• number and sizes of any cracks or breeches in the liner, if one is used; and
  • depth of the liquid leaked or spilled.

The five factors cited above are interrelated. While the exact relationship is complex, changing any one of the variables will increase or decrease the amount of product released to the environment. For example, if a spill is immediately cleaned up, then even if the soil is relatively permeable, the oil will not have had time to permeate deeply. The removal of the soil to a shallow depth completely prevents a contamination. Of course, disposal of contaminated soil must be dealt with as well.

Of the factors cited, the volume of leaked or spilled liquid is probably the single most important one. If the volume is so small that the contaminated dirt is collected and disposed of, there is no release to the environment. This is usually the case when the volume is so small that the liquid does not form a “puddle” of some depth; only surface contamination occurs. This can be cleaned up before any hydrocarbon enters the environment.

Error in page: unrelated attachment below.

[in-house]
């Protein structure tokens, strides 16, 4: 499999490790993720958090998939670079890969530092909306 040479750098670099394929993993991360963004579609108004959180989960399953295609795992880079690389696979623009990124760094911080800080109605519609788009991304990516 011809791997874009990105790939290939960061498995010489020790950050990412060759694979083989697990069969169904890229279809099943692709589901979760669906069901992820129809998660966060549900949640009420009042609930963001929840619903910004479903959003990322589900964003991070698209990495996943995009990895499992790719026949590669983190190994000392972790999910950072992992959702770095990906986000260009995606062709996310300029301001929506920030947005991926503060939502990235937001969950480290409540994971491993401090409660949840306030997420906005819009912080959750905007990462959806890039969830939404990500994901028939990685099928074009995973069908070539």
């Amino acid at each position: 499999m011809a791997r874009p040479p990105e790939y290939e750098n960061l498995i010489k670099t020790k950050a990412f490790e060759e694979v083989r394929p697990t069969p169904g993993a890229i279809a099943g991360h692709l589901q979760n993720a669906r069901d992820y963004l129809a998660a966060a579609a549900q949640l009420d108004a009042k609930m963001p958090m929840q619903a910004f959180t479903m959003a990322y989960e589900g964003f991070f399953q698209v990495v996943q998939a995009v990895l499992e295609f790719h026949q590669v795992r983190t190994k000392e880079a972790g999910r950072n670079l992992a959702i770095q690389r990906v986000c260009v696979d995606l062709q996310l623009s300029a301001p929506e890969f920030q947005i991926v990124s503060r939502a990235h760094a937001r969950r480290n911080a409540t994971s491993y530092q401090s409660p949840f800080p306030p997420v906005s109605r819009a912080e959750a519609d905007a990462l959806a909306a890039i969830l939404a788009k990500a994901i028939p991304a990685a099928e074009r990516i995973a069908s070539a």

The timing of the cleanup is also significant, as previously mentioned. Cleaning up a spill immediately after it occurs is the best way to prevent contaminants from escaping the secondary containment area. Most, if not all, companies have a policy to immediately clean up leaked or spilled product and correct whatever caused the leak or spill. In addition, most local regulations require that the leak or spill be stopped and cleaned up as soon as practical.

The permeability factor
The permeability of the secondary containment area, including any liner material used in the area, is an important and often controversial factor. While the concept of permeability is relatively simple (see definition on page 38), some state regulations tend to be vague on required permeability, often using such terms as “impervious” or “sufficiently impervious” in reference to secondary containment and liner materials.